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Four Views in High Performance OrganizationsIn our studies of high performance organizations, (organizations that sustain high levels of productivity, profitability and employee satisfaction over time), my colleagues and I found that although these organizations have their own unique and distinct culture, four views are widely held in all.

Systems Thinking

Leaders in high performing organizations keep a big picture perspective. They see their organization as a complex system, where the whole is greater than the sum of its parts. They look for patterns of interrelationships in a series of events rather than seeing them as isolated snapshots.

Leaders consider both the long-term and short-term impact of their decisions. When solving problems, leaders are willing to take the time to get to the root of a problem rather than settling for a quick fix that addresses only the surface. Digging down to reveal the structure that underlies complex situations, they look for leverage points where real change can occur.

A Sense of Urgency

There is a widely held view that work is important and urgent, and there is support for taking initiative, making bold moves, experimentation, learning, and action. Mistakes are viewed as a natural and necessary part of the creative process. This bias for action is not random as it is counterbalanced by systems thinking.

Because people have the needed information and skills to act in the best interest of the customer and the organization, they are able to respond quickly. And because boundaries around decision-making are clear and allow autonomy, there is no need to wait for requests to go up the chain of command for approval before action can occur.

Employees Are An Appreciating Asset

Employees are considered a competitive advantage, growing more valuable with time as their capabilities and knowledge increase. These companies take good care of their people, investing in continuing education to develop employee potential and properly rewarding employees for acquiring and sharing their knowledge and skills.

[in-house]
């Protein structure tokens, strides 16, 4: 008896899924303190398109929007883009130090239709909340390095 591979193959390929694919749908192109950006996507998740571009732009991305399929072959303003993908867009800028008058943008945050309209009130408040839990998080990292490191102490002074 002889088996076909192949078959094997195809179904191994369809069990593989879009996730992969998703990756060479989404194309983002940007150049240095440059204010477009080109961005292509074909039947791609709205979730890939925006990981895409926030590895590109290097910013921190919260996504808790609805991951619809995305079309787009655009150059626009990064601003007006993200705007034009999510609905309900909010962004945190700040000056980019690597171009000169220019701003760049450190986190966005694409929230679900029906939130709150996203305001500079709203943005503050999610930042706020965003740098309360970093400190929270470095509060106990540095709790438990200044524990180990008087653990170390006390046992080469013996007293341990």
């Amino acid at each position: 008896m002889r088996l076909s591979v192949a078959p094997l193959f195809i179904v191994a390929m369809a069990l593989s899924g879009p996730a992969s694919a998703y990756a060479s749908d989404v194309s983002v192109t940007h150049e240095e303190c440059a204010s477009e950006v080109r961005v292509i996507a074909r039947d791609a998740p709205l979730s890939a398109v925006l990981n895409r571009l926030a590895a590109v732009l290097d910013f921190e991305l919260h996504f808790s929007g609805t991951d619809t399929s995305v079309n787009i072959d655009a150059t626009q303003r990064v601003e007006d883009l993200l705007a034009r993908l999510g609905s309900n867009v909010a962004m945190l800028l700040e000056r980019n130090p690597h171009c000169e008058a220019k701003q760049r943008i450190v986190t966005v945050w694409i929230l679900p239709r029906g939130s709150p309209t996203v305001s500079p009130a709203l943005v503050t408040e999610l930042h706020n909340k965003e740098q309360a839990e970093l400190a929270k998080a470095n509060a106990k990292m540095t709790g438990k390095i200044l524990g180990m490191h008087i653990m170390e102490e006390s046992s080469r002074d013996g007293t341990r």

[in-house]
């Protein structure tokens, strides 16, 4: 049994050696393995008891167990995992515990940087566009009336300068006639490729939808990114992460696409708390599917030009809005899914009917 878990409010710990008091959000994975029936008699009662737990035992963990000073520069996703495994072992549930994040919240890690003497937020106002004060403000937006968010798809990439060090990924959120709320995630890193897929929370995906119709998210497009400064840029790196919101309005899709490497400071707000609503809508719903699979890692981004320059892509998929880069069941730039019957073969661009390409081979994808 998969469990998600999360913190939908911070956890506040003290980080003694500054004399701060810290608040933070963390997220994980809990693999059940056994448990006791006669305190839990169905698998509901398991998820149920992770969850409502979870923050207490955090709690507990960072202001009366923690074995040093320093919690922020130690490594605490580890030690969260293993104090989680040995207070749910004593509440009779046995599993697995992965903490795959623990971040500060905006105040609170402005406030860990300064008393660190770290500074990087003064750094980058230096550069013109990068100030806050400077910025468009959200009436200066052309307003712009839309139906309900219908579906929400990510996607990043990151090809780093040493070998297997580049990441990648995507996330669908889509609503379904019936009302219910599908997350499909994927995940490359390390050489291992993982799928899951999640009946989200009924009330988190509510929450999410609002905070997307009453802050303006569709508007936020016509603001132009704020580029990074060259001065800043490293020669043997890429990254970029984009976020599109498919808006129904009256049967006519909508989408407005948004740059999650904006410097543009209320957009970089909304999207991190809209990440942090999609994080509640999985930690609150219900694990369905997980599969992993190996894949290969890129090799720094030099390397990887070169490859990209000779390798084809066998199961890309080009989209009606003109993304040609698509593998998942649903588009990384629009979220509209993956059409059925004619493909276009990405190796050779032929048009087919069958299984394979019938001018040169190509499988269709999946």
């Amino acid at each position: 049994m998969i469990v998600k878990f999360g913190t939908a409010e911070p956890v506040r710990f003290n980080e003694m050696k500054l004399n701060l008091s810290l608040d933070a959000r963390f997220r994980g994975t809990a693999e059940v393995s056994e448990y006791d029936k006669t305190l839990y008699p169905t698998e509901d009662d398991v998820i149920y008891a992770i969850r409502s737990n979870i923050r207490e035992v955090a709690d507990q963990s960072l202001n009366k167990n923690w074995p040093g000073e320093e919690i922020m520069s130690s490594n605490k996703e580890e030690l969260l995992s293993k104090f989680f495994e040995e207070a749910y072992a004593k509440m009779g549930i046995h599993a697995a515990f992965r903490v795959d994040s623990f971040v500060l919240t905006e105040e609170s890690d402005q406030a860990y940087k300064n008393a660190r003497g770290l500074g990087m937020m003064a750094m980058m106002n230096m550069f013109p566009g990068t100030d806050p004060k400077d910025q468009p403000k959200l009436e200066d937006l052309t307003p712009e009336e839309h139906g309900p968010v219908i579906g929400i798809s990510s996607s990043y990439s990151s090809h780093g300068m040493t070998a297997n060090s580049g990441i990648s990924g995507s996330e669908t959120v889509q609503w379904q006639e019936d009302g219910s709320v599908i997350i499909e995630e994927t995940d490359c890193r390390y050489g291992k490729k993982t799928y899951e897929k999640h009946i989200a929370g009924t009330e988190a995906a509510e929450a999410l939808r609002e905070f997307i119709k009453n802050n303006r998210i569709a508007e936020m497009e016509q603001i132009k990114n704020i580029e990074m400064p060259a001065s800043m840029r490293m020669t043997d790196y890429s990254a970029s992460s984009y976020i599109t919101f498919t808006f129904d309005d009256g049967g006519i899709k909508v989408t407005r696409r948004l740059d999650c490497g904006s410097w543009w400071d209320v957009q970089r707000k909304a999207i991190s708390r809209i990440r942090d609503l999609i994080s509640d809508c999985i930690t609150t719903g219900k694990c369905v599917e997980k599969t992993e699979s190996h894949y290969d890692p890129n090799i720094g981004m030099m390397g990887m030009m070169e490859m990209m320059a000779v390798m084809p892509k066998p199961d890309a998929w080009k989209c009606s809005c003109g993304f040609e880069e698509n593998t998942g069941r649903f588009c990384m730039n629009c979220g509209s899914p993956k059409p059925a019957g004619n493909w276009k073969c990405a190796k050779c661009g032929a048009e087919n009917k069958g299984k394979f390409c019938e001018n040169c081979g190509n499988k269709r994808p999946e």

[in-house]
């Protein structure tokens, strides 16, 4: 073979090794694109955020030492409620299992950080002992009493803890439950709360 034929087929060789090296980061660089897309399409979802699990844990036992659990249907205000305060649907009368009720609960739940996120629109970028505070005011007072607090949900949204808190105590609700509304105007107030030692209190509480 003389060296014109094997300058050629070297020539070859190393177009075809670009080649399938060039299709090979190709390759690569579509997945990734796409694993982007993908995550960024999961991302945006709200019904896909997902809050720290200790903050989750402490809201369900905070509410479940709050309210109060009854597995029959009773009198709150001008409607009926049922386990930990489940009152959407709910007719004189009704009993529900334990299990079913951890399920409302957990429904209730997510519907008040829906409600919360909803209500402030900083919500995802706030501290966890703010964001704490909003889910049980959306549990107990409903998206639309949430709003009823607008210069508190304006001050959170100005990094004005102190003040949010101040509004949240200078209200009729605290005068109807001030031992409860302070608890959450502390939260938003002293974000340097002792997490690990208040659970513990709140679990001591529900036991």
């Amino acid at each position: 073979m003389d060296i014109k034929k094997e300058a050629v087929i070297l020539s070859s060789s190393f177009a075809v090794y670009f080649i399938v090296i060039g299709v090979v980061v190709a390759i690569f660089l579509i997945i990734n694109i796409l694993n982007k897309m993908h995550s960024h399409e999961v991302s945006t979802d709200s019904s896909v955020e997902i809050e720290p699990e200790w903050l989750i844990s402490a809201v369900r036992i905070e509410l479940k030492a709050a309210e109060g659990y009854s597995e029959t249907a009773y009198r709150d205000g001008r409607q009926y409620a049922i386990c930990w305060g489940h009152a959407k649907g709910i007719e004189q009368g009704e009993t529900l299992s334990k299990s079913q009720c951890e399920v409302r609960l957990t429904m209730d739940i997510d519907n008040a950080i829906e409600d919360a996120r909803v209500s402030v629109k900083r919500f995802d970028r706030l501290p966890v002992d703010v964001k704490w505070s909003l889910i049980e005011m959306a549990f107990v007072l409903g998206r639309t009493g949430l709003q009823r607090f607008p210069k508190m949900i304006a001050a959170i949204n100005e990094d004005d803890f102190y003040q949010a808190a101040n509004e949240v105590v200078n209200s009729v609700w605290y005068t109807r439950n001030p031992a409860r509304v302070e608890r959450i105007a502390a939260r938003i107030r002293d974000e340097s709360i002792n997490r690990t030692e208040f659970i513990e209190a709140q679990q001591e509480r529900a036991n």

High performance organizations develop systems and processes for attracting and retaining good people because they view an investment in people as essential for long-term results.

Social Responsibility

High performance organizations are woven into the very fiber of their communities. As involved citizens, they have a sense of social responsibility that goes beyond marketing and public relations.

They sponsor special programs in response to community needs, support education and career development services in the community, and provide direct support to charitable organizations.

Employees feel a sense of pride that their company is a pillar in the community; and, the company itself has stature in the community.

Underpinnings

These four views appear to be underpinnings that give rise to the culture of high performance organizations, separate from the six observable characteristics described in our report.

* Investigations, conducted over a three year period by Don Carew, Fred Finch, Fay Kandarian, Eunice Parisi-Carew and Jesse Stoner, included a meta-study of the past twenty years. We also conducted a statistically valid study of over a thousand workers in a variety of industries. Learn more about our research results.

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